Saturday, May 16, 2009


Although we have lots of plants started this year we don't have much out yet besides greens and snow peas. But oh do we ever have snow peas. First we soaked them overnight and planted them in a bed outside. After we'd finished that we realized we still had lots of extras that were already soaked so we either needed to use them or throw them out.

We used up some of them by planting them in toilet paper tubes and keeping them inside to germinate. The rest we put between two damp paper towels to sprout. Once those sprouted we picked one of our big barrels outside that needed to have a non-nightshade in it this year (for disease avoidance rotation reasons) and planted them in it.

So now, although we already had a bed and a container filled with peas waiting to sprout outside we also had these inside:

Since I have trouble throwing away any baby plants we found another container to plant these in. We used freshly cut branches to make a tipi for them once they start climbing:

Here's where we learned our first lesson: even though we planted the sticks upside down they still started to get buds on them and they're probably rooting. That may be a fun mistake to deal with later in the year. Next time we'll use dry bamboo.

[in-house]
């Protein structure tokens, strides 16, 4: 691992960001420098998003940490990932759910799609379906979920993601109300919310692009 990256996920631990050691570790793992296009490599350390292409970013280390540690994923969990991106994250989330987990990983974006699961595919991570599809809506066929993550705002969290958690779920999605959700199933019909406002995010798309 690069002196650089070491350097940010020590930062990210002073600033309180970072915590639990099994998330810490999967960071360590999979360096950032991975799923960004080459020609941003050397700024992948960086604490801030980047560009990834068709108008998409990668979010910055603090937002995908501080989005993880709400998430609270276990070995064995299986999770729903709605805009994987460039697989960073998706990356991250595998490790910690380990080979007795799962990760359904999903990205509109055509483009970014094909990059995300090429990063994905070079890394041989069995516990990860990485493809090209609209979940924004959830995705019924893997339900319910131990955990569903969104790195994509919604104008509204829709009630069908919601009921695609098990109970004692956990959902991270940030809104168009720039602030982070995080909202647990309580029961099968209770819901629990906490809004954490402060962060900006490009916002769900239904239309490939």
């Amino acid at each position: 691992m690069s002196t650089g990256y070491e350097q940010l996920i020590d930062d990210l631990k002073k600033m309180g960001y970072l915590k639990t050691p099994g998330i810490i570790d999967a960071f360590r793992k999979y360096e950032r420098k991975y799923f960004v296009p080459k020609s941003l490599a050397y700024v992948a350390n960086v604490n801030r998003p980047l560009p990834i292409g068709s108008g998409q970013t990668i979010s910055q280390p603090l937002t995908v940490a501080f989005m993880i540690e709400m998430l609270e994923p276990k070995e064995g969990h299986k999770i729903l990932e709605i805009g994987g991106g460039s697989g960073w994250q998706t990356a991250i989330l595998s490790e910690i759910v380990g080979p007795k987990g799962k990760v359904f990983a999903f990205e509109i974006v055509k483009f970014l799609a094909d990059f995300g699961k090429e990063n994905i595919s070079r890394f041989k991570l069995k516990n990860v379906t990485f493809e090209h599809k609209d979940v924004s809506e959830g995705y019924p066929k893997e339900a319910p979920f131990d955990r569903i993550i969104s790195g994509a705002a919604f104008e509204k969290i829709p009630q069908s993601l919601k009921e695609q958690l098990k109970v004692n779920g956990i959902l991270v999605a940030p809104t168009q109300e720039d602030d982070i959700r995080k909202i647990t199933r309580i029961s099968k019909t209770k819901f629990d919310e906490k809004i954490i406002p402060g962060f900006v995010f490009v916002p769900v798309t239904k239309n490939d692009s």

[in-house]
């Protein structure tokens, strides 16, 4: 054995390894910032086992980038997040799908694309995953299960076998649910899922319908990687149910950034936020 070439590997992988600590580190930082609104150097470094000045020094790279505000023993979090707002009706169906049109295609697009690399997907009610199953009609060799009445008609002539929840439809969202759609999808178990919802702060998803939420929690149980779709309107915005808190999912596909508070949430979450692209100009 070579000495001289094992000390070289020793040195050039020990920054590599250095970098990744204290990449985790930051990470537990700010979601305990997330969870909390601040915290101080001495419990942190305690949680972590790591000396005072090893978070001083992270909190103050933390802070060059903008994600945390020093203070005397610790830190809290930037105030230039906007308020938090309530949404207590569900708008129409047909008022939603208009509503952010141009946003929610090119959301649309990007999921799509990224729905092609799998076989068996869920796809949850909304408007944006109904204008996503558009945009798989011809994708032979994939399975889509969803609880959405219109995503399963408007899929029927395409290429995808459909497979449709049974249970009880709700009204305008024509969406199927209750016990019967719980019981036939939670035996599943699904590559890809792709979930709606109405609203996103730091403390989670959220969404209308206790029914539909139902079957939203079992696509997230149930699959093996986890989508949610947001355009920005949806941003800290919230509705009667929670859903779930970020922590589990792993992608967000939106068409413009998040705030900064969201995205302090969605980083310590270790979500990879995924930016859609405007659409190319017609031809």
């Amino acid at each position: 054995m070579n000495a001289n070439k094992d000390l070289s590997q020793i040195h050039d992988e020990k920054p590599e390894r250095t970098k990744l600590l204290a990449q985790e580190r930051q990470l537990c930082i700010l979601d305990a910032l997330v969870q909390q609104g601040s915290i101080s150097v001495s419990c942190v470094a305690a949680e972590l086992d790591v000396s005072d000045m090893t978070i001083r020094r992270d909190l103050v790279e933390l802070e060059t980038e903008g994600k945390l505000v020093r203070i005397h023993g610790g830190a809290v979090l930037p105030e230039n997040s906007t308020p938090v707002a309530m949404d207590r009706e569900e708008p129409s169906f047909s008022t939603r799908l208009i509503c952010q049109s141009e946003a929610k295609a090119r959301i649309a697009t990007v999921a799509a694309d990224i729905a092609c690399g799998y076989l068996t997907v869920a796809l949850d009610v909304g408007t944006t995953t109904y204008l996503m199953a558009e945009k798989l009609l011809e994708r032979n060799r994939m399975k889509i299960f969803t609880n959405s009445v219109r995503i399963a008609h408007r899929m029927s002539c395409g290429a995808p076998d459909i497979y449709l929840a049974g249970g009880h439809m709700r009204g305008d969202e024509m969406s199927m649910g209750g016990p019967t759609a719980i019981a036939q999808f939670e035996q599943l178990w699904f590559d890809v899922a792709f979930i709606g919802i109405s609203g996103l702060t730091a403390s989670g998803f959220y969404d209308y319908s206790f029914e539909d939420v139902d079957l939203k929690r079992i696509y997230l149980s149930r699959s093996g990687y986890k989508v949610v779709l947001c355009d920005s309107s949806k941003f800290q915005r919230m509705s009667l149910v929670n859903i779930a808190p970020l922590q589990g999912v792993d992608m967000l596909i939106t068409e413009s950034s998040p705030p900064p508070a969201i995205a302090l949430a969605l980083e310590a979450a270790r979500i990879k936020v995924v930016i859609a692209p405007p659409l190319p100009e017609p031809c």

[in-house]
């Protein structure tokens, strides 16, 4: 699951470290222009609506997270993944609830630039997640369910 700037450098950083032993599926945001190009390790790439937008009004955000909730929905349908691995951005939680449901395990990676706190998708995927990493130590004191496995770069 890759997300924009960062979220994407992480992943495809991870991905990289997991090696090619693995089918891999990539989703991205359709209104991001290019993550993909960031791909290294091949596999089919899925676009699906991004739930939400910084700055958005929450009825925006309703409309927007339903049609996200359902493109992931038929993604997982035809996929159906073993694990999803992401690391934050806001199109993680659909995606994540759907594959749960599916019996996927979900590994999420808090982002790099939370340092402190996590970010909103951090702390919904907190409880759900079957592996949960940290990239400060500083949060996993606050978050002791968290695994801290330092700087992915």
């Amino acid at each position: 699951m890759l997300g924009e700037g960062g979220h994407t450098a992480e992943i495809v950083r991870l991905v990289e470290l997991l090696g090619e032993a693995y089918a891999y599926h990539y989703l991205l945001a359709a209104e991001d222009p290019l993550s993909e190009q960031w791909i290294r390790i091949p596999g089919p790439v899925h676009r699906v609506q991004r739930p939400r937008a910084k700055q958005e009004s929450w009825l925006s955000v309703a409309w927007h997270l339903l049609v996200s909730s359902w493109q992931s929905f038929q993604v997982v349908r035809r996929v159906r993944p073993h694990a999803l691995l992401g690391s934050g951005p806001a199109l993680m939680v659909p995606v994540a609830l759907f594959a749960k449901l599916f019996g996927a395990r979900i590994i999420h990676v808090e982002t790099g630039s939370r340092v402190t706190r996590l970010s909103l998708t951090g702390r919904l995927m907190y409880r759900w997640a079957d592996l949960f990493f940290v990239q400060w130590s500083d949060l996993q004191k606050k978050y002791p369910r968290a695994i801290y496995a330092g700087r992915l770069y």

We also learned that peas transplant fine. But here is the really interesting thing: the ones we started inside and put out last are the biggest. The ones we sprouted and then planted outside are considerably behind them and the ones we planted directly outside are the furthest behind. So the lesson is that if you can manage to keep seedlings inside as long as possible they'll get bigger faster than if you put them outside and it's still chilly. I'm sure this information was already in a book somewhere but it's much more convincing when you experience it first hand.

Finally, did you know if you have extra peas plants that need thinning you can toss the pea greens in salad as long as they're still fairly small? It's crazy to think that what some gardeners throw away other people pay big money for at restaurants. Speaking of salad...well you'll just have to keep checking back for that post.


  1. pretty cool!
    I also started some peas- and finally got around to planting them because the roots were starting to tangle. they're not doing too well,though. do you know if they like full shade- full sun, or none of the above? (they're seeming to be temperamental)

  2. I started some beets, some arugulas, and some swiss chards, but I put them straight into the garden and didn't mark where any of them were, and now I've lost them! Today I went out to randomly water some patches where I thought the seeds might possibly be, and found that some of them are starting to come up! I'm very excited, I only wish I knew which kind of plant my shoots are going to turn into.